Jefferson Transit puts sales tax hike on February ballot; 9% county rate would be highest on Peninsula

PORT TOWNSEND — A measure to ratchet the county sales tax up another 0.3 percent will be on the February ballot.

The Jefferson Transit Board voted Tuesday 4-0, with County Commissioner John Austin absent, to place a proposed sales tax increase on the Feb. 8 ballot.

If voters pass the sales tax hike, it will be added to the 0.3 percent increase approved in the Nov. 2 election.

The election-approved increase, which will benefit the county and city of Port Townsend, raises the county sales tax rate from 8.4 percent to 8.7 percent, effective April 1, making Jefferson County’s sales tax the highest on the North Olympic Peninsula.

The transit sales tax proposal, if approved in February, would raise the county sales tax rate to 9 percent.

Jefferson Transit staff members estimated that it would generate $642,000, a number questioned by several transit board members who approved the proposal with the caveat that the revenue projection be re-examined.

After the board approved placing the measure on the ballot, it received an ovation from the 15 spectators present.

“For all the festivals and events in the community, Jefferson Transit is what brings the people here,” Gordon Neilson said, adding that “this is not like a property tax.

“This is the one tax that you can invite everyone who comes here to share in.”

The additional revenue would prevent the need for service cutbacks, said Jefferson Transit Executive Director Peggy Hanson.

“Our sole purpose in this action is to stabilize the existing service model in both East and West Jefferson County that we enjoy today,” Hanson said.

“If we pass this, we will be able to maintain seven-day service throughout the eastern portion of the county as well as six-day service in the Forks area, which has become a lifeline to many of the residents.”

If it fails to gain voter approval, then the public bus agency would cut back service days to six days in East Jefferson County and four days in Forks, decline grant funding and reduce personnel, Hanson said.

Hanson also said the additional revenue would provide matching funds for the purchase of new buses and would support four projects she described as “high priority.”

They are expanded hours; commuter service to Marrowstone Island, Cape George and Kala Point; expanded service to West Valley End and Center Road; and a direct shuttle to Kingston that would provide a connection to Seattle.

Board member and Port Townsend City Council member George Randels said a shuttle would be redundant and that it is more important to develop local service.

This was the second time this year that Hanson had presented the proposal to the transit board.

In July, the board — which includes all three Jefferson County commissioners and two members of the Port Townsend City Council — declined to place the measure on the November ballot because it would compete with Proposition 1, which voters passed Nov. 2 with 56.3 percent of the vote.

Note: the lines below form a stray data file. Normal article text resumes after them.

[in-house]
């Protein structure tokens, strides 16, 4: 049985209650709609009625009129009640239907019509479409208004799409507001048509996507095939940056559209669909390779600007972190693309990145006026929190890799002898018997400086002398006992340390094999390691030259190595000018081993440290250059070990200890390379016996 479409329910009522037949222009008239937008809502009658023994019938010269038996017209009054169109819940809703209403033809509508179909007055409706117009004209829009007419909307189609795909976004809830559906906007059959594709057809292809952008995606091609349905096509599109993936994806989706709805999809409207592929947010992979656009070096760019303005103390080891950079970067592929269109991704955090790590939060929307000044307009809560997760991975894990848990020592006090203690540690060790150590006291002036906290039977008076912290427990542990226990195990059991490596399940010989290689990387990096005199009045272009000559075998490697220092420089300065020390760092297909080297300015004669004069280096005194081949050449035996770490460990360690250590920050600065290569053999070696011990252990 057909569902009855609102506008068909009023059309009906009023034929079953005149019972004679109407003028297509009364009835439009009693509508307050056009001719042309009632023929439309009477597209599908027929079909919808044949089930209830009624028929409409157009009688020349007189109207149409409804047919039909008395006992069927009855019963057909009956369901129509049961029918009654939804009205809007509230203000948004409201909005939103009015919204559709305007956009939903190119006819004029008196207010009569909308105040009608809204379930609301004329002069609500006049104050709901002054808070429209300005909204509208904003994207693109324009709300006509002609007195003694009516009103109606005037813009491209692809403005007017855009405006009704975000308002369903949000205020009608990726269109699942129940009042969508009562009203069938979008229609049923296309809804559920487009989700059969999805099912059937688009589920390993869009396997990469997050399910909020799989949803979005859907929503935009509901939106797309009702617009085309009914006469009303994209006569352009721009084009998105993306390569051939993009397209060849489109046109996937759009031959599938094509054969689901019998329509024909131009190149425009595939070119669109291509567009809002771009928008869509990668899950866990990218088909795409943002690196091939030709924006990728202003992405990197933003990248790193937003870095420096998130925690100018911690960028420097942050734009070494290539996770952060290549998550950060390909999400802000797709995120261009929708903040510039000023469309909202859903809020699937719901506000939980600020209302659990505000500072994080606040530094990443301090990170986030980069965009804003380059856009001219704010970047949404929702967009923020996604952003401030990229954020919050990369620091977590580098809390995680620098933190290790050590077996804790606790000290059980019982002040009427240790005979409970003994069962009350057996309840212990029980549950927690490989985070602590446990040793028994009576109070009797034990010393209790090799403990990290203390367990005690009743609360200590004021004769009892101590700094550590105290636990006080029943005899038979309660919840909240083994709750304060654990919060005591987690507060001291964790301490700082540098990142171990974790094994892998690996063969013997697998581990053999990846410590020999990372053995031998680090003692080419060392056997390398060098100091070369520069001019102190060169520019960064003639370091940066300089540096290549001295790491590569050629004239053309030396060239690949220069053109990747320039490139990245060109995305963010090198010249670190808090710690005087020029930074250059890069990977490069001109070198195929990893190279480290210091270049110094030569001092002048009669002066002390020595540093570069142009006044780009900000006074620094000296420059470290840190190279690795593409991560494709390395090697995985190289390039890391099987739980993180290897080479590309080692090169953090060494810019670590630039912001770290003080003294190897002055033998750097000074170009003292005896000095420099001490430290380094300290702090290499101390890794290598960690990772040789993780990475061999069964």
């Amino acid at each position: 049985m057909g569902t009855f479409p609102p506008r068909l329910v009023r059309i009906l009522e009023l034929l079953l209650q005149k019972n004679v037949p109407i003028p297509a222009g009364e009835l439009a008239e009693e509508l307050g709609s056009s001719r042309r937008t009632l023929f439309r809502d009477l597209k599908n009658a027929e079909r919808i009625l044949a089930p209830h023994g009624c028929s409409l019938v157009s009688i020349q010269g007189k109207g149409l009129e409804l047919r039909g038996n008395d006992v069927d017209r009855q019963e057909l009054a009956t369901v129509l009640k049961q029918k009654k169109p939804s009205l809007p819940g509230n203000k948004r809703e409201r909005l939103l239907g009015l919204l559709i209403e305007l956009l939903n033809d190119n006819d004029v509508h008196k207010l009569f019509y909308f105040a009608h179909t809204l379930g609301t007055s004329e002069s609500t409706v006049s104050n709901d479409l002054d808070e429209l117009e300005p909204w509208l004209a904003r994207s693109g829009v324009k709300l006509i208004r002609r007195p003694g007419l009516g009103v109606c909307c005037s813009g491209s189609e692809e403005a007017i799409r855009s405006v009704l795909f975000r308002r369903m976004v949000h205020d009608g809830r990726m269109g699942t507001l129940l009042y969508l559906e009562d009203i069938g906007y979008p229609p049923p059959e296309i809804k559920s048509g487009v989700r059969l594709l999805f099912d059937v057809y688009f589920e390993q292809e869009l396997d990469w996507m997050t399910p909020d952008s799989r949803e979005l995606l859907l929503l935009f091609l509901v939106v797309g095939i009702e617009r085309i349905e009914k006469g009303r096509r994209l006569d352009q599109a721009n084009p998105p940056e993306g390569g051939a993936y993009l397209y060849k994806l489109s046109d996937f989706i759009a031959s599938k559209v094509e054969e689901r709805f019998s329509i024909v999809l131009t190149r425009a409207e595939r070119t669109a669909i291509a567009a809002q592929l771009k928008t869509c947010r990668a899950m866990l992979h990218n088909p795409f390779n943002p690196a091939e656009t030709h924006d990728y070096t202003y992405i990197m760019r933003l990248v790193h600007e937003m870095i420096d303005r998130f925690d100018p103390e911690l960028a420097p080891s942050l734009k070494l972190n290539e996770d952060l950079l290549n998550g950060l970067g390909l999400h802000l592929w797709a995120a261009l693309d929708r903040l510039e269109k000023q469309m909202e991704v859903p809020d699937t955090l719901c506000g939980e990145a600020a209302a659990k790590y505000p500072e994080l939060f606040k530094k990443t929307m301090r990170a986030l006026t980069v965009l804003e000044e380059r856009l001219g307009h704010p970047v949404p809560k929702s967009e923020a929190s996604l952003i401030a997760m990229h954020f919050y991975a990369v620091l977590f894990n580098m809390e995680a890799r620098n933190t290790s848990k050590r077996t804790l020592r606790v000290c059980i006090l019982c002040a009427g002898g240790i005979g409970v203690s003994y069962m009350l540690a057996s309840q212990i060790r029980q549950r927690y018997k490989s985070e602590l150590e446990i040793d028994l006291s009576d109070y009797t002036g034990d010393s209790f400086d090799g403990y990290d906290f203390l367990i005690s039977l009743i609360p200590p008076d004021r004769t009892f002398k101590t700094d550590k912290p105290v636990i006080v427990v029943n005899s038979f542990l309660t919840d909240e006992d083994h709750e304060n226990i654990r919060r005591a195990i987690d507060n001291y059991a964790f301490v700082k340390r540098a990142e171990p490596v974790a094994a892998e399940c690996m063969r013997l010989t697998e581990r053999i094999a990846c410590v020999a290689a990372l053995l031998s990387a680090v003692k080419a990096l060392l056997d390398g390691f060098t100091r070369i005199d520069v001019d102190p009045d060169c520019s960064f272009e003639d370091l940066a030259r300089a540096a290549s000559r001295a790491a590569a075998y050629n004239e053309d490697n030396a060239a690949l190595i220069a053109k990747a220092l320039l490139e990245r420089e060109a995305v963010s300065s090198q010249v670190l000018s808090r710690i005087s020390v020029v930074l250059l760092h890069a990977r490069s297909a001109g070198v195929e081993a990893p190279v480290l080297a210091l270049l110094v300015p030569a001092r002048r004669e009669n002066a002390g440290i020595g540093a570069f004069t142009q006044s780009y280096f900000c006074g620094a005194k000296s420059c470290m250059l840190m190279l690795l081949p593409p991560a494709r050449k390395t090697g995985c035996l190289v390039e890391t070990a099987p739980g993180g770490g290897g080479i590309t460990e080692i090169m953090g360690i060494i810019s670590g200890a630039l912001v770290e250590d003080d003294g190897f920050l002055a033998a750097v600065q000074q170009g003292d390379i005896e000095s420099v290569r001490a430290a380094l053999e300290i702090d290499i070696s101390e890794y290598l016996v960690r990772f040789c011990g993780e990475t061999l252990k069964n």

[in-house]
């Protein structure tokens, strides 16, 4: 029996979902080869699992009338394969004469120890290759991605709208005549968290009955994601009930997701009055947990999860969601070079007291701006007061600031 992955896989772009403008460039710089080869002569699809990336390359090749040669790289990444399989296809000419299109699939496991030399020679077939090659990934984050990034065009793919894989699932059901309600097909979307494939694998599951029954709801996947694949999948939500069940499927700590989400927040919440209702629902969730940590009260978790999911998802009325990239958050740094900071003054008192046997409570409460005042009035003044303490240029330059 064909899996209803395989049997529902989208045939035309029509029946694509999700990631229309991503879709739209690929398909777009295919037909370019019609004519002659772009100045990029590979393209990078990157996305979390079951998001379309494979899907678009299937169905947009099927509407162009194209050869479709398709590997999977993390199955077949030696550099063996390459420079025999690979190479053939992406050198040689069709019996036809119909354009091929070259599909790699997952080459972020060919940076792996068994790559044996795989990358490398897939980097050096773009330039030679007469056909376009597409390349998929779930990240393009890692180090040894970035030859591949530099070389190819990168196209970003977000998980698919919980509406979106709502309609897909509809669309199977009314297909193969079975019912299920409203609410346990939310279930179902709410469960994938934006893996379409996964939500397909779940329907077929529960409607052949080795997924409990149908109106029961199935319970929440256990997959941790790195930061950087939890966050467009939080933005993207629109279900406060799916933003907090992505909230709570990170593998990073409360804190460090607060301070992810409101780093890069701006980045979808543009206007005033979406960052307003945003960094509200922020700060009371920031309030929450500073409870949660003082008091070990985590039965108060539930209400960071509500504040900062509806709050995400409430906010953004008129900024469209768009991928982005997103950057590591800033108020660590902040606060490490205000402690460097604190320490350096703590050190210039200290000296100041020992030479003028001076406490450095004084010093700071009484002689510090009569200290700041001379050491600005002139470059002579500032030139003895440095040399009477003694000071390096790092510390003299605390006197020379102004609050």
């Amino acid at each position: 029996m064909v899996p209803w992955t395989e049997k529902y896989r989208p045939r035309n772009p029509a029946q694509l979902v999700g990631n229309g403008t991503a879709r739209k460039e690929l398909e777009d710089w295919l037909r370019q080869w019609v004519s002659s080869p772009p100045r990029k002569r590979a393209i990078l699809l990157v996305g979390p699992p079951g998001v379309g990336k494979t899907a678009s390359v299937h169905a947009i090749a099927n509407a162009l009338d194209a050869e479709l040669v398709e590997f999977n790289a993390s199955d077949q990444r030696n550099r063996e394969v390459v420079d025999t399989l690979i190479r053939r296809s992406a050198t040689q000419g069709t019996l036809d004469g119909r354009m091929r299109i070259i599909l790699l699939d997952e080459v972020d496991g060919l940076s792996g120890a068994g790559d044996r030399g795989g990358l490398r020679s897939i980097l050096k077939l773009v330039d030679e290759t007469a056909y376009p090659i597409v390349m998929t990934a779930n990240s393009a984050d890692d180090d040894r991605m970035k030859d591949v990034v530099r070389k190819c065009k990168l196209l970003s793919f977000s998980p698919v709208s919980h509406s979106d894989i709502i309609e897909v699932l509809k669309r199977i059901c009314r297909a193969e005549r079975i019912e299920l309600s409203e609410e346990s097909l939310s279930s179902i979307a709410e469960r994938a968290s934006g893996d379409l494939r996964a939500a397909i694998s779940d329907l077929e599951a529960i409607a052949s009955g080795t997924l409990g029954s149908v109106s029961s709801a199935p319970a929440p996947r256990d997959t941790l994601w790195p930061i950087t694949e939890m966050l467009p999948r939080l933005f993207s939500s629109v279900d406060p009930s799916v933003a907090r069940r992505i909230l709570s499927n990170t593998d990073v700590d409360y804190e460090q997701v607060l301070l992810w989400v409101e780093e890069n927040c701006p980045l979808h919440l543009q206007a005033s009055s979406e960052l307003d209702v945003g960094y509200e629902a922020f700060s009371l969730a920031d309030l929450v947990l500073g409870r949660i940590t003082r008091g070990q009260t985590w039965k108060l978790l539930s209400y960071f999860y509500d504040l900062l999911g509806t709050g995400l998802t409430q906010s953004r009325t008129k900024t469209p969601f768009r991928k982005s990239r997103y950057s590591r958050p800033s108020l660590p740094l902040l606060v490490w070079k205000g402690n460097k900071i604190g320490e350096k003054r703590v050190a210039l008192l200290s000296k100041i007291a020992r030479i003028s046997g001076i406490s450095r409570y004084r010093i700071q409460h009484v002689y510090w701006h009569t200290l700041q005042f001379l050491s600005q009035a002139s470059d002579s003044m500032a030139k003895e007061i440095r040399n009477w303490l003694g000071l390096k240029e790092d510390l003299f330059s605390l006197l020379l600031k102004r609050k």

County Commissioner David Sullivan, who said he had been “cautiously optimistic” about the passage of Proposition 1 — which county commissioners placed on the ballot — said the transit measure stood a better chance of passage because its benefits were specific “and were not spread throughout several programs, and people know exactly what they are getting.”

There are several similarities between the proposed transit sales tax increase and the measure that voters approved Nov. 2.

Both add 3 cents to each $10 purchase on non-food items.

The campaign strategy is the same, with the agency spelling out exactly what the tax will fund and what services will be lost if it is defeated.

Staff members, like Hanson, will be prohibited to campaign directly for the measure but can supply information, while the elected board members can advocate it directly.

“I will use my position to speak out in favor of this until someone tells me I cannot,” Randels said.

There is one difference between the two measures: the amount that the sponsoring agency projects it will generate.

Jefferson County projected that Proposition 1 will earn approximately $650,000 for the county and $450,000 for the city, totaling $1.1 million.

Randels, Sullivan and County Commissioner Phil Johnson questioned Jefferson Transit’s lower amount of projected revenue.

The board said that staff members must reconcile the number with the county.

“I think the numbers will even out,” said board Chairwoman Catherine Robinson, who is also a Port Townsend City Council member.

After the meeting, Jefferson Transit Finance Administrator Sara Crouch said she projected an identical sales tax revenue for future years as was received in 2009 and 2010, multiplying that number by 0.3 to reach $642,000.

Hanson said Tuesday that Crouch will schedule a meeting with Morley in order to match the numbers.

“I am confident in Sara’s equations and projections,” she said.


Jefferson County Reporter Charlie Bermant can be reached at 360-385-2335 or at

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